Attorn – The act of formally transferring or turning over something to another party. The term is commonly used regarding the jurisdiction of the courts, or the transfer of real property to another owner.
Attorning the jurisdiction of the courts, according to Justice Lang in M.J. Jones Inc. v. Kingsway General Insurance Co., “is well-accepted law that a foreign defendant that engages on the merits of the action will be taken to have ‘attorned’ to the domestic court’s jurisdiction. Most cases, however, have considered actions taken voluntarily by the defendant to be attornment to the jurisdiction.”
Participating in court proceedings can result in attornment to a specific court jurisdiction. In the Ontario Court of Appeal Van Damme v. Gelber decision, Justice Doherty reiterated a previous court decision:
Attornment by participation in court proceedings was recently addressed by the Ontario Court of Appeal, where Goudge J.A. said:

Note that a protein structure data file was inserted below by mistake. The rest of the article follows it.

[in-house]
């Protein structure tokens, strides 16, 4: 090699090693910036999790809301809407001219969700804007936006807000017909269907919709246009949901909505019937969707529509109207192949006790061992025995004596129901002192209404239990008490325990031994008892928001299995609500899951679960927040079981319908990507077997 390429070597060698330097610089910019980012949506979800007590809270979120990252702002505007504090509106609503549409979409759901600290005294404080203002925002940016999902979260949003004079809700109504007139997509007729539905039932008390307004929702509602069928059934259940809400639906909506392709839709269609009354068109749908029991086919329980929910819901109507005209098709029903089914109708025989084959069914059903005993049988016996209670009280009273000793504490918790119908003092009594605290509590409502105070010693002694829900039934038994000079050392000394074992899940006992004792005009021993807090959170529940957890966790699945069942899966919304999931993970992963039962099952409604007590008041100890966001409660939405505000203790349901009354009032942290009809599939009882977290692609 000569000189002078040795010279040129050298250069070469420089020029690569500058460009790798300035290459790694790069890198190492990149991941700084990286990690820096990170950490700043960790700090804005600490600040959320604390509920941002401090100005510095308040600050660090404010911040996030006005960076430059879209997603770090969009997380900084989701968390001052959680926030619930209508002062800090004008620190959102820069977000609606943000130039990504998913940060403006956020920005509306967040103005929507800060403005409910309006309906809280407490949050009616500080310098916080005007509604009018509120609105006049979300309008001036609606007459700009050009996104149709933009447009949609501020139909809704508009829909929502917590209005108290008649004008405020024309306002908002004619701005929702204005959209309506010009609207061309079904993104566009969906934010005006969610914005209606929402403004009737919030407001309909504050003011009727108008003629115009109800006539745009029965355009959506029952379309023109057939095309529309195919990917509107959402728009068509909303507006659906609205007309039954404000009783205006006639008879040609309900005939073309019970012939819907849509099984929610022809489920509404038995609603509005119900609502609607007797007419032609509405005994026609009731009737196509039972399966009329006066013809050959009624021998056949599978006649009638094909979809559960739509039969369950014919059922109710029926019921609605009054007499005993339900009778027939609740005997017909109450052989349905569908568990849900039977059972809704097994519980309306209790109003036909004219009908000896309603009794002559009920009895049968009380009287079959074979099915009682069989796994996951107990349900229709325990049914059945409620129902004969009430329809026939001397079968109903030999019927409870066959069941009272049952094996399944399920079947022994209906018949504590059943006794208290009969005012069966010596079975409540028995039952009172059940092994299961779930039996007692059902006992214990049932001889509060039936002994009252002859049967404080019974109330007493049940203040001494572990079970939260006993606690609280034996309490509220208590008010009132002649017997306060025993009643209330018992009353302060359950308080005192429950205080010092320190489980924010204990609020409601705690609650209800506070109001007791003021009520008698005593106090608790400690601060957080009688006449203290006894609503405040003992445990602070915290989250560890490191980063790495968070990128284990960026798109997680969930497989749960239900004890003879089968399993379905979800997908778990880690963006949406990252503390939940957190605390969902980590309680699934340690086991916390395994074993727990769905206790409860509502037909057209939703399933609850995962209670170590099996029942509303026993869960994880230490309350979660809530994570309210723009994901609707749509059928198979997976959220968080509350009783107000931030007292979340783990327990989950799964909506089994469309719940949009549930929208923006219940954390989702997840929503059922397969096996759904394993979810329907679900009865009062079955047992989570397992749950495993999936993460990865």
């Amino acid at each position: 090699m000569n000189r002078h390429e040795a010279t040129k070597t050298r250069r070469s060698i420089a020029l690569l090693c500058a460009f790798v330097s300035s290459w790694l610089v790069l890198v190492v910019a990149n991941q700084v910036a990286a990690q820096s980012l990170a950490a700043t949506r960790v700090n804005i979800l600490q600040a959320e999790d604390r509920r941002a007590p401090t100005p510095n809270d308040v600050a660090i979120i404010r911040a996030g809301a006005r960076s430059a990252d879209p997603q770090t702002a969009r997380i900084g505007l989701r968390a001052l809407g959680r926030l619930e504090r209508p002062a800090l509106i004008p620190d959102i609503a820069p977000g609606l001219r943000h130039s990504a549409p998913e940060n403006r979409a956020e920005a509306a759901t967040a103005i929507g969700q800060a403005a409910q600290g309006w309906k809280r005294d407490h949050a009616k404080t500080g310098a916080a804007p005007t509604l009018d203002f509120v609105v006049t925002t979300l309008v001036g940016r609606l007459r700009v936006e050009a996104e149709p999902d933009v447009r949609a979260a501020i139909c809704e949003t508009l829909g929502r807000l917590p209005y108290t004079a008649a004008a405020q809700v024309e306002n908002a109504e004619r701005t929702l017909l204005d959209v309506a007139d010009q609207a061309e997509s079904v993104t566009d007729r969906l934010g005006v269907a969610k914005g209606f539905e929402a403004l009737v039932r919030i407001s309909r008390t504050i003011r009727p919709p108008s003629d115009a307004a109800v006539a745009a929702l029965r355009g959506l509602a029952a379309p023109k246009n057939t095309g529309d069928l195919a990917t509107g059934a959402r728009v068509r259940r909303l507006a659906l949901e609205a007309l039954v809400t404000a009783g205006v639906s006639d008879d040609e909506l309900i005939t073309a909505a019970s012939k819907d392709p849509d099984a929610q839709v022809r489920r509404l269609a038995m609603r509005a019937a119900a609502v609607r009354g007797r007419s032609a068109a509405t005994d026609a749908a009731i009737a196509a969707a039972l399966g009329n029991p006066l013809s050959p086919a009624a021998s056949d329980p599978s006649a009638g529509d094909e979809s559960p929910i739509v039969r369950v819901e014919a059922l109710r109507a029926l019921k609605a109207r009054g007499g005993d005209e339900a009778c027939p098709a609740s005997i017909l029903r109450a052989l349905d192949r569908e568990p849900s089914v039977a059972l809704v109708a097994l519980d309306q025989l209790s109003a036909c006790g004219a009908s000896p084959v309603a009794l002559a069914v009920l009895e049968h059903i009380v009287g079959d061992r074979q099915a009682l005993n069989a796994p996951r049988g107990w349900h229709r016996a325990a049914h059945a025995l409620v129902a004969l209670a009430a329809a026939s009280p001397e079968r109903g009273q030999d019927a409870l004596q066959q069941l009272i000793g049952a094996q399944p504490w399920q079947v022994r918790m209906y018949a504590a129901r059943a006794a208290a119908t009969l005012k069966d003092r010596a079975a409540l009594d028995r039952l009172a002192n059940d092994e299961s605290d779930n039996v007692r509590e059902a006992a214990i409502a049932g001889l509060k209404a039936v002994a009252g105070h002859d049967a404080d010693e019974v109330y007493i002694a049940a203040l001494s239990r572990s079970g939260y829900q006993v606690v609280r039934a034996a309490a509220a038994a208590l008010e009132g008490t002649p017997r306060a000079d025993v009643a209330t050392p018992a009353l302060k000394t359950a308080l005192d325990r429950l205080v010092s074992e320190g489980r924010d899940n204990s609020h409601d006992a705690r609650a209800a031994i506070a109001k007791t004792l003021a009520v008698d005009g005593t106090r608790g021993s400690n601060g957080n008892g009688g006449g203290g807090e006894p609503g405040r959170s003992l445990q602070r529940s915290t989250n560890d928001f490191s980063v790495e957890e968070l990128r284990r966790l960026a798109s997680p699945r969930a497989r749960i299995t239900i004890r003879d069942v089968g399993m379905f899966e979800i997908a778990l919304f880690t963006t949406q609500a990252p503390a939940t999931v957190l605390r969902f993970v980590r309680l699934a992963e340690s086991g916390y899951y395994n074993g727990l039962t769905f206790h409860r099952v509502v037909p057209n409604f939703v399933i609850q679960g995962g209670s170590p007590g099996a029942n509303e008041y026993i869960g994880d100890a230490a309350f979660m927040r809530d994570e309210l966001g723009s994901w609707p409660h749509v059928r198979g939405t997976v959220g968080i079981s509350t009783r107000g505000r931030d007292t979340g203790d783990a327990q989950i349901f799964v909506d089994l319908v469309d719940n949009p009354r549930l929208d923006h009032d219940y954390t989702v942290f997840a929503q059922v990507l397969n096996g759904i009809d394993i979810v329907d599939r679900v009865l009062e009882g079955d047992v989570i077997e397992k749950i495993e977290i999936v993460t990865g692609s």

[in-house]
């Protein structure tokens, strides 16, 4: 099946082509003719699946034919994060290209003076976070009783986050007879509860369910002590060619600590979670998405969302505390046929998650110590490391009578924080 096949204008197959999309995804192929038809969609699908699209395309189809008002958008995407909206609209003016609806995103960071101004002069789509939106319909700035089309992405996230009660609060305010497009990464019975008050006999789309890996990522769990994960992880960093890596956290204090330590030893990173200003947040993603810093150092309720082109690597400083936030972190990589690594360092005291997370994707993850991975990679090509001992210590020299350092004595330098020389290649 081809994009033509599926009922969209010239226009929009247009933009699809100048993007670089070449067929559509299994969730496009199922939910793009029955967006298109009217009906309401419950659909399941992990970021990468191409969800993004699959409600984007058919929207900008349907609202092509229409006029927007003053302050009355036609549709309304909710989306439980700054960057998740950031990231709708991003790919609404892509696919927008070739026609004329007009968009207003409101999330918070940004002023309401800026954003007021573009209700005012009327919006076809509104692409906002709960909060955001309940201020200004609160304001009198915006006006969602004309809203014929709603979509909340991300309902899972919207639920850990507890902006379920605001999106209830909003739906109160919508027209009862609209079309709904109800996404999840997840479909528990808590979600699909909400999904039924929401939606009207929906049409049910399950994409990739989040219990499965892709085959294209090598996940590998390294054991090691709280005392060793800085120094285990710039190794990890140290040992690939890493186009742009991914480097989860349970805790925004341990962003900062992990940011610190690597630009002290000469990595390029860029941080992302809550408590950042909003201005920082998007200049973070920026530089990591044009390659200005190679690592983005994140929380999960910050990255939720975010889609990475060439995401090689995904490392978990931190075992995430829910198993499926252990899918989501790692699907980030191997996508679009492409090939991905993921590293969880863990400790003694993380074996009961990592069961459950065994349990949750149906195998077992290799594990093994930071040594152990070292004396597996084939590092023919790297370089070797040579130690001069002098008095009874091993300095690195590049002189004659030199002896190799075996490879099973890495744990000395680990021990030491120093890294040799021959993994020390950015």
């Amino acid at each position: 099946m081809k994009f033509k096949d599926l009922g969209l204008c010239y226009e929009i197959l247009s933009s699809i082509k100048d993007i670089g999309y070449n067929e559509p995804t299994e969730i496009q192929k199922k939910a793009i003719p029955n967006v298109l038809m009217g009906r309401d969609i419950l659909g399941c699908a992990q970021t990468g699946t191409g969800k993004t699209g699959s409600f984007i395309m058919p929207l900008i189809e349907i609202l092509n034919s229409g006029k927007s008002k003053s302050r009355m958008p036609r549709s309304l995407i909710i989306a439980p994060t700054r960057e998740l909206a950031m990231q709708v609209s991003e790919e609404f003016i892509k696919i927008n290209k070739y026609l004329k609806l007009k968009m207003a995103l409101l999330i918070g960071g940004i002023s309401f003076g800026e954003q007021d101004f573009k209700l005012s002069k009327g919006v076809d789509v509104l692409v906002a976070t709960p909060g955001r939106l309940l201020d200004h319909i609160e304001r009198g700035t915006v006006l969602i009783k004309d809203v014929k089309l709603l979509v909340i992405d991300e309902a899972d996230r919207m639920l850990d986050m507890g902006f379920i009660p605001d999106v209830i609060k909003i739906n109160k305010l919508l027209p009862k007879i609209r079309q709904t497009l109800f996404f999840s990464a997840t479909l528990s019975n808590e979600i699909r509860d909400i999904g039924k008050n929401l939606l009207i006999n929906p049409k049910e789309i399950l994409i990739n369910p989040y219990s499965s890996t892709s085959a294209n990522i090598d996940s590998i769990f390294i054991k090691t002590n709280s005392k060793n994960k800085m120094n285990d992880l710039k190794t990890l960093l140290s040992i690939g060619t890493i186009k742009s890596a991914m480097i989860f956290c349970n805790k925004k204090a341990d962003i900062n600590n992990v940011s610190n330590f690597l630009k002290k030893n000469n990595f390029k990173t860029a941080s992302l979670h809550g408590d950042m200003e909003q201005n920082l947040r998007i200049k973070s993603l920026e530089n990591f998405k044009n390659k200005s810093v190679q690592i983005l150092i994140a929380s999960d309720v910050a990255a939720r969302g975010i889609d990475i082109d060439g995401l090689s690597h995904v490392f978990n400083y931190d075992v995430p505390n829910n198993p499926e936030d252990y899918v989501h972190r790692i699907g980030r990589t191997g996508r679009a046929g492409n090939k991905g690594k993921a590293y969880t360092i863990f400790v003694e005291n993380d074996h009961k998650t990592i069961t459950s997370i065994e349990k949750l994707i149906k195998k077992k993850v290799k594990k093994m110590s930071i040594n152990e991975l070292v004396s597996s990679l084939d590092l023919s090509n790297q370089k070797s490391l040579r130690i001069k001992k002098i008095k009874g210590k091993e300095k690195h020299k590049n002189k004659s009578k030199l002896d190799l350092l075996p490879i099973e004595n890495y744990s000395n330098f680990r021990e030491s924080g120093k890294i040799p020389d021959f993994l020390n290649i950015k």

“[W]hen a party to an action appears in court and goes beyond challenging the jurisdiction of the court based on jurisdiction simpliciter and forum non conveniens, the party will be regarded as appearing voluntarily, thus giving the court consent-based jurisdiction. That is what happened here.”
With respect to real property, when the ownership of the real property has been transferred to a new owner, the property has been attorned. For example, when the ownership of a rental property changes, whether to a new landlord or to a mortgagee, the tenants are expected to receive a “Notice of Attornment” which informs tenants to whom to make rent payments.Researched and written by Karen Fair, a paralegal and Paralegal Scope contributor. Read her case summaries at CanLII Connects.